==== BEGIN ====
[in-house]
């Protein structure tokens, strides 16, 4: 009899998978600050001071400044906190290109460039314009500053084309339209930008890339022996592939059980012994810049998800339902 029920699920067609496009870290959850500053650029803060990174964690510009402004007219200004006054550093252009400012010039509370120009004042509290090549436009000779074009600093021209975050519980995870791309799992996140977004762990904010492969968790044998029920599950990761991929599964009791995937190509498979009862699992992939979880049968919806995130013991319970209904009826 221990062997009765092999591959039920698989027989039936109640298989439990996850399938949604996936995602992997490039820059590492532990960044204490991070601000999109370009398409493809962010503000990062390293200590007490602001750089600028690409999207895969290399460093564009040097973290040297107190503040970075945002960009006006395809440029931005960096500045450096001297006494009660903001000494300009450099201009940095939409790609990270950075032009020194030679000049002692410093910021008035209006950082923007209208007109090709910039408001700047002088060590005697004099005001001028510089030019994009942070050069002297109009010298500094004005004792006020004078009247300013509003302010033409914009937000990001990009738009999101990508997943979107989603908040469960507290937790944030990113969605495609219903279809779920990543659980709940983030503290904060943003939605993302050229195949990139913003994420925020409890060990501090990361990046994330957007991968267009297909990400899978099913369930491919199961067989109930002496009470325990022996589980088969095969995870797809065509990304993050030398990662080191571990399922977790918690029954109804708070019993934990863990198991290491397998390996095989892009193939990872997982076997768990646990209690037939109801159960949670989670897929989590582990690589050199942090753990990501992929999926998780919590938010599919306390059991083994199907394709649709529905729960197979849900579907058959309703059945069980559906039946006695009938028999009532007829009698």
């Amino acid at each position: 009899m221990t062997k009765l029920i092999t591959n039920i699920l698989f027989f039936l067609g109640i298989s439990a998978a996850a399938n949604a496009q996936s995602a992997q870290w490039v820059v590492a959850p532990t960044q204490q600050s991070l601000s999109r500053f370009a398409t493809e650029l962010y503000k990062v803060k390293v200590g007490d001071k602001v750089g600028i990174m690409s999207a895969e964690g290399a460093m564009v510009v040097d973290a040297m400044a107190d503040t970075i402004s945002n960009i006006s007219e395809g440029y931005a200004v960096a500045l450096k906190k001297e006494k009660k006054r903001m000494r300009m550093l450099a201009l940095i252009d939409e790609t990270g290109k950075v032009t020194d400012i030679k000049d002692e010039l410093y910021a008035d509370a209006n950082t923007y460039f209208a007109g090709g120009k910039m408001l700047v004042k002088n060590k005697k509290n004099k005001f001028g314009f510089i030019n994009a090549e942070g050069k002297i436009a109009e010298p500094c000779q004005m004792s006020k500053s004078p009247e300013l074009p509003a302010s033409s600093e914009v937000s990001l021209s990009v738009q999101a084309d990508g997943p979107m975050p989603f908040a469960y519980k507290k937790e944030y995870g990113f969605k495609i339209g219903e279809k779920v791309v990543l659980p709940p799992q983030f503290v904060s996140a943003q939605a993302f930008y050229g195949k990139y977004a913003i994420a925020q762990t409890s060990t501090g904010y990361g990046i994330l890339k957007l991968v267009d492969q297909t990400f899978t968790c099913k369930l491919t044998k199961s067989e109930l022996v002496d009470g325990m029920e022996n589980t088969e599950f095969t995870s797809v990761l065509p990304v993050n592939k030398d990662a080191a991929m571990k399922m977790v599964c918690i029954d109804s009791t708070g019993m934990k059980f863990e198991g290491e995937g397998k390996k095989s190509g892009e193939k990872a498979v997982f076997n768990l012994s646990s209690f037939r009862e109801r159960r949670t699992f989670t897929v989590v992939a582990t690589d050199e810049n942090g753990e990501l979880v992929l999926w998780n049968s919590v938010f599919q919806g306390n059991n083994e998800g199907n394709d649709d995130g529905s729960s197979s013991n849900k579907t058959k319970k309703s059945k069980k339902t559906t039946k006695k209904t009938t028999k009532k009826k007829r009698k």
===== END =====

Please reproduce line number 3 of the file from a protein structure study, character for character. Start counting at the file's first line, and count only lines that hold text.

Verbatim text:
């Amino acid at each position: 009899m221990t062997k009765l029920i092999t591959n039920i699920l698989f027989f039936l067609g109640i298989s439990a998978a996850a399938n949604a496009q996936s995602a992997q870290w490039v820059v590492a959850p532990t960044q204490q600050s991070l601000s999109r500053f370009a398409t493809e650029l962010y503000k990062v803060k390293v200590g007490d001071k602001v750089g600028i990174m690409s999207a895969e964690g290399a460093m564009v510009v040097d973290a040297m400044a107190d503040t970075i402004s945002n960009i006006s007219e395809g440029y931005a200004v960096a500045l450096k906190k001297e006494k009660k006054r903001m000494r300009m550093l450099a201009l940095i252009d939409e790609t990270g290109k950075v032009t020194d400012i030679k000049d002692e010039l410093y910021a008035d509370a209006n950082t923007y460039f209208a007109g090709g120009k910039m408001l700047v004042k002088n060590k005697k509290n004099k005001f001028g314009f510089i030019n994009a090549e942070g050069k002297i436009a109009e010298p500094c000779q004005m004792s006020k500053s004078p009247e300013l074009p509003a302010s033409s600093e914009v937000s990001l021209s990009v738009q999101a084309d990508g997943p979107m975050p989603f908040a469960y519980k507290k937790e944030y995870g990113f969605k495609i339209g219903e279809k779920v791309v990543l659980p709940p799992q983030f503290v904060s996140a943003q939605a993302f930008y050229g195949k990139y977004a913003i994420a925020q762990t409890s060990t501090g904010y990361g990046i994330l890339k957007l991968v267009d492969q297909t990400f899978t968790c099913k369930l491919t044998k199961s067989e109930l022996v002496d009470g325990m029920e022996n589980t088969e599950f095969t995870s797809v990761l065509p990304v993050n592939k030398d990662a080191a991929m571990k399922m977790v599964c918690i029954d109804s009791t708070g019993m934990k059980f863990e198991g290491e995937g397998k390996k095989s190509g892009e193939k990872a498979v997982f076997n768990l012994s646990s209690f037939r009862e109801r159960r949670t699992f989670t897929v989590v992939a582990t690589d050199e810049n942090g753990e990501l979880v992929l999926w998780n049968s919590v938010f599919q919806g306390n059991n083994e998800g199907n394709d649709d995130g529905s729960s197979s013991n849900k579907t058959k319970k309703s059945k069980k339902t559906t039946k006695k209904t009938t028999k009532k009826k007829r009698k």